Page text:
Separate names with a comma.
Discussion in 'General Discussion' started by grober, Aug 4, 2017.
UK car sales fall 9.3% in July says motor trade body - BBC News
good, time we started to live within our means
I wonder whether the fall is mainly from cash or finance buyers. The article says this is a result of uncertainty over Brexit but I think the recent crackdown proposals on diesel cars could be having a bigger impact.
"Car sales tend to lag consumer confidence by about six months - many of the cars registered in July will have been ordered several months ago - so the recent post-election slump in sentiment indicates that the downturn has further to run"
What's this 'recent post-election slump in sentiment'?
Is he saying that following the elections the UK goverment is seen by the public to be in weak position to negotiate a good Brexit deal? And that consumers fear an economic downturn as result?
Hypothesis: with Sterling at $1.31, export demand has gone through the roof - doubling or tripling profits on export sales.
Given the foreign demand, there'll be less pressure on the manufacturers to buy UK volumes, through prices, discounts, and low interest deals.
So, it's not the usual "all things being equal, demand has fallen," because all things haven't been equal - there are good reasons to focus on servicing that highly profitable export demand, and spurn the British buyer.
Other point to note: After record highs recently, and huge numbers of "young" cars in the UK market, maybe there isn't the urgent need to replace those two or three year old cars?
Some good points made
And Diesels sales have gone down 20%,maybe the idiots who think it a great idea to demonize diesels and petrol cars had better understand that all this nonsense about clean air may well look good on paper but until the chinese stop building 100's of coal fired power stations in 2030,nothing we do will make the slightest difference except break our country and others.
Bang on the money there zipdip.
Remainers keep reminding us that the falling Pound makes imports expensive and foreign holidays unaffordable.
Leavers point out that the falling Pound helps our manufacturing industry export their goods to Europe.
They are both right of course, but as per usual with any politicised issue, people tend to put forward only those nuggets of information that support their argument and ignore anything that does not.
If you ask economists they will tell you... that strong Pound and weak Pound each has its advantages and disadvantages, but either way this is not the point - what investors and manufacturers want to see is stable currency, and predictable inflation rates... so that they can make their business plans accordingly. Uncertainty of any type is the economy's worst enemy.
Much of what the Governor of the Bank of England said yesterday.
Carney warns Brexit uncertainty is building - BBC News
Never seen the Bristol Export port so busy
Regardless of the politics of union with Poland and Portugal....
If you drive down the M5 you'll see that Royal Portbury Dock is stuffed to the Gunwales with British cars heading overseas. If the margin on these cars was 5% last year, the currency effect has quadrupled or quintupled on every unit.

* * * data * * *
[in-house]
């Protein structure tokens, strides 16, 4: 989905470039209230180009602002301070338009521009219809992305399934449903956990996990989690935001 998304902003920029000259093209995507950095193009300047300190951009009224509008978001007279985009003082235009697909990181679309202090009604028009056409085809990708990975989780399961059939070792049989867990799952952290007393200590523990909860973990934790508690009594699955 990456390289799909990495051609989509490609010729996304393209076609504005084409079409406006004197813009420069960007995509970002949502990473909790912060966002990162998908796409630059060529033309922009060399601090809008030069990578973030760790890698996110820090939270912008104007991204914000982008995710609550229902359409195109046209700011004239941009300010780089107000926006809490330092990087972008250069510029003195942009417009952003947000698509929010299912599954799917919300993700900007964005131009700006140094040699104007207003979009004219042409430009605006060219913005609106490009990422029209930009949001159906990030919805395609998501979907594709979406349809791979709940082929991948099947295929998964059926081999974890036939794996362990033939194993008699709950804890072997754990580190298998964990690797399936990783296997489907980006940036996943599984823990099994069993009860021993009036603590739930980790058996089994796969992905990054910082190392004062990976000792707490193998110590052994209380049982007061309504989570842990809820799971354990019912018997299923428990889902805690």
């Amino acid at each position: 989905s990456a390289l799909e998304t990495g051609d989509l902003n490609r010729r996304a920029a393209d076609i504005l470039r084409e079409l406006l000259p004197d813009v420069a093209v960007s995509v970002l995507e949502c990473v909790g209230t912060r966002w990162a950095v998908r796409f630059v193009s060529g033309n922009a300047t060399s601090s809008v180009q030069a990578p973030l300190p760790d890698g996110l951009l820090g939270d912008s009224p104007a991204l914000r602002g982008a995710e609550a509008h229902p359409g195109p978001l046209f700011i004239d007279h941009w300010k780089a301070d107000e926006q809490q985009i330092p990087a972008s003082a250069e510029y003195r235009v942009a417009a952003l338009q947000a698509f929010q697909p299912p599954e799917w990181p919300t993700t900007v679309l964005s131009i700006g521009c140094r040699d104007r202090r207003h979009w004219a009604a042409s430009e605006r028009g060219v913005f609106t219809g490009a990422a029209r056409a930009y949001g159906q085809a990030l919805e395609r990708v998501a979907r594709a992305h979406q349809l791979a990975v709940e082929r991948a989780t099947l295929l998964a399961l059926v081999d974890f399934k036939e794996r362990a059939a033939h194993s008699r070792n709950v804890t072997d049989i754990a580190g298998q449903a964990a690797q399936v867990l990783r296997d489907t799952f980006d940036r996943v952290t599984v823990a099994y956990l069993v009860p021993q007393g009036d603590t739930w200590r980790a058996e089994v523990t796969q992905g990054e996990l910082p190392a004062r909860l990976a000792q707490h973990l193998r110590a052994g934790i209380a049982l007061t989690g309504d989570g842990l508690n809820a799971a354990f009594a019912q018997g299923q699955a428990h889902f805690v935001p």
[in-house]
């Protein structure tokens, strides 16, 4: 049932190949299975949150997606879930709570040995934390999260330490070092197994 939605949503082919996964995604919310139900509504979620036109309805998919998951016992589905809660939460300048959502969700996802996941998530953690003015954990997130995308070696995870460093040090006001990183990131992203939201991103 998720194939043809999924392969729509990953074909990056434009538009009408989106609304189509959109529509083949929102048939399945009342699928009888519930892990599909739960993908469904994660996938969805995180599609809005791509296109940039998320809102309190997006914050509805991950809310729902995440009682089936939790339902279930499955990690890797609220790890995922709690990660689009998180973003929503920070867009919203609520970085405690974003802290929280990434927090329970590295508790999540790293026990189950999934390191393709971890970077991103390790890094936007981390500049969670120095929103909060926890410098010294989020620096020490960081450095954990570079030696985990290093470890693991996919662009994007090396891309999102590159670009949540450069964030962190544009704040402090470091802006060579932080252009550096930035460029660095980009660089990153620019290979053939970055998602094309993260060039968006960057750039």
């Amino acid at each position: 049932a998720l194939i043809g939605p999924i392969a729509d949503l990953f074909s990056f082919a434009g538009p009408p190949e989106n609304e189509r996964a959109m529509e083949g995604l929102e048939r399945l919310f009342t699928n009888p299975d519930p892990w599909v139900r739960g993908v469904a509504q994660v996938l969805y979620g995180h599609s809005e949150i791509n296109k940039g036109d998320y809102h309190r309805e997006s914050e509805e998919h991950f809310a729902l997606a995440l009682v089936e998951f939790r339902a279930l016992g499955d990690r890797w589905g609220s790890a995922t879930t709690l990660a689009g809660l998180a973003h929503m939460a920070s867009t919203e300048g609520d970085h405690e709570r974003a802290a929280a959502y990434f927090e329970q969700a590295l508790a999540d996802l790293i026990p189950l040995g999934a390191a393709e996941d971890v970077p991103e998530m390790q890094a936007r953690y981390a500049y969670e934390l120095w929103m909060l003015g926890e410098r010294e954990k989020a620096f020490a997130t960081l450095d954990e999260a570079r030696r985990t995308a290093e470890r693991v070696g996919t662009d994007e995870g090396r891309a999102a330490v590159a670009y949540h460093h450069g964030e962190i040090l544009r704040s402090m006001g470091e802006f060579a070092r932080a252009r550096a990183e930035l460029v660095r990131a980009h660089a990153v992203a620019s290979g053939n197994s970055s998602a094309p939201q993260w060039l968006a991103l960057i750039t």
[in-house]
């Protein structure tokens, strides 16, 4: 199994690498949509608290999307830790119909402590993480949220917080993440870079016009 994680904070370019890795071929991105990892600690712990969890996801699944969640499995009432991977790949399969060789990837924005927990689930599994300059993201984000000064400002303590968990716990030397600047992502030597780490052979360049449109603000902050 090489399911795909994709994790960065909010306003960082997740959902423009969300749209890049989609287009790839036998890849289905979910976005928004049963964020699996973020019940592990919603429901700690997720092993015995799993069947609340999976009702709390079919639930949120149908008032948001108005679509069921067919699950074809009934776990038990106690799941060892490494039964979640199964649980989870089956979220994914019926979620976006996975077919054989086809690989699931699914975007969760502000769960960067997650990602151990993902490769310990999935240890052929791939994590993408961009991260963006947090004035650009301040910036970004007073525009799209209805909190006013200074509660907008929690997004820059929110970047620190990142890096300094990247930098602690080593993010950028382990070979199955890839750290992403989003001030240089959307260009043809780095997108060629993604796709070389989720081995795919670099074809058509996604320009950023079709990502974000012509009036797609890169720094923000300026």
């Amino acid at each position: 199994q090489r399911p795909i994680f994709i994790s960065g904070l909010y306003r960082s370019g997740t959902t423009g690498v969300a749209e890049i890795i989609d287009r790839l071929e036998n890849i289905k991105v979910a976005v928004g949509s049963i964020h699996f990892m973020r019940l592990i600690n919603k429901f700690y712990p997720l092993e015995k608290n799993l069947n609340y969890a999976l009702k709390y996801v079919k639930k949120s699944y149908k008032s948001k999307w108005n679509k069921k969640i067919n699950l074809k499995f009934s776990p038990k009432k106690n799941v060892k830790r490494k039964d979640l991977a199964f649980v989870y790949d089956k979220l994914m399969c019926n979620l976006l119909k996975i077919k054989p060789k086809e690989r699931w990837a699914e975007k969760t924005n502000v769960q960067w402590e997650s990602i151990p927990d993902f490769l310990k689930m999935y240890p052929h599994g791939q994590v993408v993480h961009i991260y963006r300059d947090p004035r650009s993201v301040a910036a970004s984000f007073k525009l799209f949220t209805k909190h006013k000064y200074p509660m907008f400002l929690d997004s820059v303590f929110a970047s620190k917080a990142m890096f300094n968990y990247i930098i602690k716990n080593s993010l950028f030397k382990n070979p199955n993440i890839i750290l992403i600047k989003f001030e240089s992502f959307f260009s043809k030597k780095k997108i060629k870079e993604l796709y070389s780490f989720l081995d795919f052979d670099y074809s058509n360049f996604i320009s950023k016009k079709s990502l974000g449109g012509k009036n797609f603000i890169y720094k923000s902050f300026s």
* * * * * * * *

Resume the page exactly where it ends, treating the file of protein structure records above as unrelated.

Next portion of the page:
One fifth of Germany car exports, which normally arrive in the UK, have probably have dropped in number now that German (Euro) prices have made German cars 20% more expensive than they were in early 2016.
It's not politics to talk about the effect of currencies on sales today, compared to last year.
But it IS politics to theorise on what will happen next.
For the falling Pound to actually rescue our manufacturing and export sector....
Those who make long-term plans and decide on investing in new factories or expanding existing ones will need some certainty.
Otherwise they'll just milk the exchange rates while the going is good, but won't make any long term commitments just yet.
I did hear that fleet sales were down 25%. If that is true it speaks about companies reluctant to invest. This behaviour will of itself cause economic downturn. Happy days ahead, methinks. Not.
During the fall-out from the 2008 crash, Sterling pretty much hit parity with the Euro.
It would have helped exports if we had a significant proportion of the value chain in UK manufacturing, but we don't. Most "UK Manufacturing" relies on lots of imported materials (denominated in US$ & €) and adds relatively little value, so it didn't.
That said, the world didn't stop turning, the air didn't suddenly become noxious, and we all survived. Just as we will going forward.
Down 2% year on year
As the BBC article says, UK new car registrations are down 2% year on year.
Which means that we may end up being 2% off the record high of 2016. Times is 'ard.
"Buy More Cars !!! " (What do you mean, you bought one last year?)
Will be interesting to see what happens over the next year.
Several things have put me off buying a new car
1. Diesel demonising
2. Poor quality petrol lineups, paying top dollar for a 4cyl seems mental
3. Hybrids- just don't do it for me in current guise
4. An industry that does not seem to have an idea where it's going. I need confidence the the car will not get banned from various city centres/roads etc
End of 2017 will be good time to get cheap leasing and some excellent deals on stock cars in December. Buying car is another matter.
How many 40K plus cars were bought or preregistered in January , February & March of this year to miss the cartax hike. So actual car sales could have begun to fall months ago. You can manipulate figures to get any result you want.
You have hit the nail on the head Scooby
We just bought a VW Polo GTi that was pre-registered in March. Sat for 3 months like that.
Not only did we save the tax (which really wasn't realised until afterwards) but £5k off list
£450 road tax is highly discouraging.